One of my long-held beliefs and the reason that I am an active member on the governing board of Common Cause is my conviction that the average citizen has the ability to be involved effectively in public policy questions. So often we feel that something highly technical like this—the business of arms control, the business of advances and increases in technology in weapons systems—is not understandable by an ordinary person. You have to know all your facts or you can't deal with it. I hope that you will agree with me that the subject is overwhelming only in its implications but not in the sense that it is incomprehensible. I write in this vein as a citizen, a concerned citizen, who has trust in our mutual common sense.
There are many who would argue with Ambassador Adelman about the Strategic Defense Initiative. We need to address ourselves first to the feasibility of developing this system. Then we need to consider whether such an initiative might be interpreted as another round in the arms race which could be counter-productive to serious arms talk.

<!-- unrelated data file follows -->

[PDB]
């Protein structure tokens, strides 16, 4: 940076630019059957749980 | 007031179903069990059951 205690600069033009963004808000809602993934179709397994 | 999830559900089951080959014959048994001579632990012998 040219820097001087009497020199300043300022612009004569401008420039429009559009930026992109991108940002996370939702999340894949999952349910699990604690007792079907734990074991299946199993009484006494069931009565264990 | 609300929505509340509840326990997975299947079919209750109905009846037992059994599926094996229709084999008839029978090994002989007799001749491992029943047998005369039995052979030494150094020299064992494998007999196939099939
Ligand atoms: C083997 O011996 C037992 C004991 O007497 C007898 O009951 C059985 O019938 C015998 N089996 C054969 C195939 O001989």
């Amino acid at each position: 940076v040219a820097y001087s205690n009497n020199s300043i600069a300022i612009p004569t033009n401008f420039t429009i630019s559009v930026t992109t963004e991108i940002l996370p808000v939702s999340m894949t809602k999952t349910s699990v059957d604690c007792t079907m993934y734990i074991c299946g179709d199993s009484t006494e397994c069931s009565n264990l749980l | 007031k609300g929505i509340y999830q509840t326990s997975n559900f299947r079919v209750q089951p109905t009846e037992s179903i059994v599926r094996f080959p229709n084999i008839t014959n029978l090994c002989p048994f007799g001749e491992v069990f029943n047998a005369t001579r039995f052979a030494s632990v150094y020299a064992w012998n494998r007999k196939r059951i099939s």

To begin with, there is the problem of what might be called “seductive labelling.” The claim made by the President, a little less so by others, is that SDI would possibly render nuclear weapons obsolete. For that claim to be valid, we need to remember that as long as a few weapons get through, we would have an unacceptable level of destruction.
Assuming the system is leak-proof, would it be helpful to the situation? Mr. Adelman, in his paper, suggests that it would create uncertainty for the Russians and lessen their ability to trust their offensive system; but does uncertainty really help to create stability and lead to the kind of trust that General Seignious talked about in the Introduction to this book as necessary for productive arms control